Aside from what can only be described as a literary mountain of books that I am slowly but surely working my way through for my degree, it's always nice to also get some of your own leisurely reading in as I'm sure you all well know, (this blog for instance..one can hope).
Over the last couple of weeks I've been dipping in to the journalist and travel writer Stephen Smith's 'Underground London'. Whilst an informative insight into what lurks beneath the city streets that we all accordingly love and loathe, Smith also develops an abundant array of characters, quite cleverly accompanying and complimenting the necessary cold, hard facts with the quirks of his meetings: the rather unforgettable personalities alongside their tales and mishaps. Every chapter tells a different tale, of a different time of London and at different locations. Whether Smith is knee deep in human slurry or learning a rather interactive version of Guy Fawkes' tale under the Palace of Westminster, for every trip and tale, you become the journalist doing the wading, the exploring. You meet the people and become part of places that unfortunately a lot of us wouldn't be able to - or wouldn't dare to - visit.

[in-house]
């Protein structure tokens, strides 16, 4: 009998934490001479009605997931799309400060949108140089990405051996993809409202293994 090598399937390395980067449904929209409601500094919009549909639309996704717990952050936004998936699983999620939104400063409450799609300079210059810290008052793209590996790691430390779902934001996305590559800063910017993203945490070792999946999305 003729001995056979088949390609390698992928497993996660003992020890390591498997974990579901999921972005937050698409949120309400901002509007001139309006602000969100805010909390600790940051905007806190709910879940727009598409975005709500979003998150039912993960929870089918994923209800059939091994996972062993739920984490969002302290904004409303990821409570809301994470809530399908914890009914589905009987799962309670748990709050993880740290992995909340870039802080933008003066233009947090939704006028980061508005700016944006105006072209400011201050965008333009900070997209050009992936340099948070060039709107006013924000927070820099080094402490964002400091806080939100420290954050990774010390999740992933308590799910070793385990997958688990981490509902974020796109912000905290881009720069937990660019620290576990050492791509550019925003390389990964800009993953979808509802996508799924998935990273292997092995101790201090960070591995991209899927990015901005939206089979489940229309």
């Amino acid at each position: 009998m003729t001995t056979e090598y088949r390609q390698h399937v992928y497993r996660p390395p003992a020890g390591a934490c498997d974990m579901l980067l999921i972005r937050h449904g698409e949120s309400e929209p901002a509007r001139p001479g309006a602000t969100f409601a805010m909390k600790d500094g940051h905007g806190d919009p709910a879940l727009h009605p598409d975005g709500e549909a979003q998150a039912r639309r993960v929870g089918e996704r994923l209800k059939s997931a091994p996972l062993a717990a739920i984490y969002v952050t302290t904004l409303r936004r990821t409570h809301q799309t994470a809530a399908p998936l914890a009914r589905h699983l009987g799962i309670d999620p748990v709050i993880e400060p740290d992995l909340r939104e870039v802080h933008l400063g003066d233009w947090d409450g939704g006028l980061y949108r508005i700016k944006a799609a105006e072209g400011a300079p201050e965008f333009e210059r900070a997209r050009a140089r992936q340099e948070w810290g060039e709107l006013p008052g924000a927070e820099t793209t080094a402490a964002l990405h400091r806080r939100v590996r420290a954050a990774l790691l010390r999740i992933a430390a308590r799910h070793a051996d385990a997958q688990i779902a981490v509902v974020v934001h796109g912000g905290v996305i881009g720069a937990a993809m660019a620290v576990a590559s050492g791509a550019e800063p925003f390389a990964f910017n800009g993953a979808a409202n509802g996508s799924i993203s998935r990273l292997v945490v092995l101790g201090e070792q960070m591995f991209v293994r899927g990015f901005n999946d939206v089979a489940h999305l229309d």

Everyone has an 'explorer' side within them. Some wish to see it themselves, others do not. The beauty of Smith's tale is that whether you daren't or you can't, for at least the brief time that you read his accounts, it's the closest you'll get. From all the non-fiction I've ever read, Smith really knows how to cleverly combine the best differences between the necessity of fact and the delight of his personal touches. His informal, lucid and imaginative prose sets the scene remarkably and, not only explains objectively that these places exist, but he then subjectively takes it so much further. We might never be fortunate enough to go to secret underground government tunnels, or to Churchill's war time havens, but Smith's story is certainly a little closer.
Therefore, any Londoner, and one with a particular passion for the subterranean level (like myself) should definitely give this little gem a read. I also recently discovered that this book part of his 'Underground' book series (where have I been?!).
And on a slightly related note, you might also want to check out this short documentary series of some guys that do get to go to these kind of places, albeit in not so legal ways. It's a passion and craze known as 'Urban Exploration'. A few of my friends are really into it, but I'll let the video do the explaining. I've been meaning to write a piece on these guys for some time (watch this space) as, most importantly, I think they sum up the reason why Smith amongst many of us want to delve into the past, closed off and out of bounds. Whilst these guys might be the ones that take that extra step, there are still plenty of us who wish we had the courage to do the same.